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Thread: Observing Iran (catch all historical thread)

  1. #41
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    I don't think it's impossible to come to consensus in the Middle East, but I do think it's highly improbable.

    It seems like one of the things Huntington was trying to illustrate was that it's not just a matter of opposing interests between us and them, it's a matter of diametrically opposed perspectives. We see things in terms of how it affects our nation and us as Americans and we negotiate with the leaders of other countries based on that. The Muslims see things in terms of how it affects their tribe, or their religious sect, or their immediate community, not a national identity. Huntington's point seemed to be that the nation-state in Islamic society isn't the ultimate authority for negotiation because the people don't recognize the authority of national identity as we do. Unless that changes, like in the case of Turkey, then the strongmen and the dictators in the Middle East may be the best bet for us. They aren't representing the interests of their people, and it creates its own problems, but at least they are a cohesive body to negotiate with and they can usually get their people to adhere to agreements with us (although, of course, not always).

  2. #42
    Council Member SSG Rock's Avatar
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    Default Iran in outerspace? Spy Satellites and ICBMs?

    An interesting tidbit of information here my friends. I can't vouch for the accuracy of the reporting. I was alerted to this article by my gold broker who seems to have his eye on absolutely anything that could impact the US economy. Be that as it may, I wonder how far along Iran really is in their nuclear weapons program? And, if they actually launch a vehicle into space, do you think that should be a green light for military action of any kind of any scope?
    Don't taze me bro!

  3. #43
    Council Member marct's Avatar
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    Quote Originally Posted by SSG Rock View Post
    An interesting tidbit of information here my friends. I can't vouch for the accuracy of the reporting. I was alerted to this article by my gold broker who seems to have his eye on absolutely anything that could impact the US economy. Be that as it may, I wonder how far along Iran really is in their nuclear weapons program? And, if they actually launch a vehicle into space, do you think that should be a green light for military action of any kind of any scope?
    Hi SSG Rock. I'm getting a "server not found" error. Can you check the URL? Thanks,
    Marc
    Sic Bisquitus Disintegrat...
    Marc W.D. Tyrrell, Ph.D.
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    Carleton University
    http://marctyrrell.com/

  4. #44
    Council Member SSG Rock's Avatar
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    Default Strange.

    I just checked the link and it worked for me, at any rate.

    Here is the text:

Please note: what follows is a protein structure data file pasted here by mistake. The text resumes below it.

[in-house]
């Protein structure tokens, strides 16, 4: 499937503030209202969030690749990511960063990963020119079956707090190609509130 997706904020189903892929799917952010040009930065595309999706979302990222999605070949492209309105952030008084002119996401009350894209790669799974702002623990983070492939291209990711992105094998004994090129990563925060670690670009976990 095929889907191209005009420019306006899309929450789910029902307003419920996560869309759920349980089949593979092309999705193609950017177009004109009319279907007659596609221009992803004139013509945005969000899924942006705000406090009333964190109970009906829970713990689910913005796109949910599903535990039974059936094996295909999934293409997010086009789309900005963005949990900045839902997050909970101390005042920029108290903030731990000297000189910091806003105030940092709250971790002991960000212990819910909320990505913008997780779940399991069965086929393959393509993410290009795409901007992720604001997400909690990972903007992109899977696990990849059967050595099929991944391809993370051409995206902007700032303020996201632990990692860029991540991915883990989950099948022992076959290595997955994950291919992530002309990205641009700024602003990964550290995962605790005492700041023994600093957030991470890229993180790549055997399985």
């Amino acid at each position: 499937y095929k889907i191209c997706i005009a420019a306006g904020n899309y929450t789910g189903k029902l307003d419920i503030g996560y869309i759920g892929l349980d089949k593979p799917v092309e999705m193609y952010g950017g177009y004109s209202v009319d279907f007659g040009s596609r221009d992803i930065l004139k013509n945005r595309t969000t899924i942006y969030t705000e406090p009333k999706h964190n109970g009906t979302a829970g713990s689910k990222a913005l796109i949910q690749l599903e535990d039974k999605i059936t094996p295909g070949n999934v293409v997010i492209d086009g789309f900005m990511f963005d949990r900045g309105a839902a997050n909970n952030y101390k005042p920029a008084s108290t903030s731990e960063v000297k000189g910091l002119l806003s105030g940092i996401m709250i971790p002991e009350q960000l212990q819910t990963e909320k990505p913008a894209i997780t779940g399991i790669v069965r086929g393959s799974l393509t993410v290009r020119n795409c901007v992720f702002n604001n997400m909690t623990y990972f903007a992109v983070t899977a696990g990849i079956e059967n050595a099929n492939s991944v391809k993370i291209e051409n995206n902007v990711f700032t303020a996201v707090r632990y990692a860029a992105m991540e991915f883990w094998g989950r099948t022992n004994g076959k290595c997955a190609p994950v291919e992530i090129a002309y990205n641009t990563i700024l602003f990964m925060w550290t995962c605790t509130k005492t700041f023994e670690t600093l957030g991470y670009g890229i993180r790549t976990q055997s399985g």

Last update - 19:27 26/01/2007


    Report: Iran almost ready to launch spy satellite into space

    By Reuters

    Iran has converted a 30-ton ballistic missile into a satellite launch vehicle that will soon be used to send a reconaissance satellite into space, a move that could have wide security implications, Aviation Week & Space Technology magazine reported on its Web site on Thursday.

    Alaeddin Boroujerdi, the chairman of the Iranian parliament's National Security and Foreign Policy Commission, spoke about the upcoming launch to religious students and clerics in Qom, the industry trade publication said.

    The launcher is a version of the Shahab-3 missile that has a range of 800 to 1,000 miles (1,285-1,600 kilometers), the magazine said, citing unidentified U.S. agencies. A missile of its kind could reach Saudi Arabia and as far west as Turkey, the report said.

    Additionally, improvements in space launches could help Iran build an intercontinental ballistic missile with a range of almost 2,500 miles (4,000 kilometers), according to the magazine.

    Iran's satellite launch will likely increase Western concern over its strategic capabilities and intentions, the magazine said.

    The former head of the Israel Missile Defense Organization, Uzi Rubin, said that, "ultimately, [Iran's] space program aims to orbit reconnaissance satellites like Israel's 'Ofek,' using an Iranian satellite launcher from Iranian territory."

    He added, "a reconnaissance satellite of reasonable performance should weigh about 300 kg. [660 lb.] Once Iran learns how to put 300 kg. into earth orbit, it could adapt the satellite launcher into an ICBM that could drop more than 300 kg anywhere in the world."

    Iran has long been at odds with the United States and Europe, pushing ahead with plans to enrich uranium as part of what Tehran calls a peaceful energy program. The West has feared that Iran instead is trying to develop nuclear weapons.

    Another article from a more well known periodical: Aviation Week & Space Technology
    Last edited by SSG Rock; 01-26-2007 at 07:20 PM.
    Don't taze me bro!

  5. #45
    Council Member marct's Avatar
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    It must have been a blip with my server <sigh>. I could get it now, although a couple of minutes ago I couldn't (I HATE Bell!!!!). Thanks for posting the full article.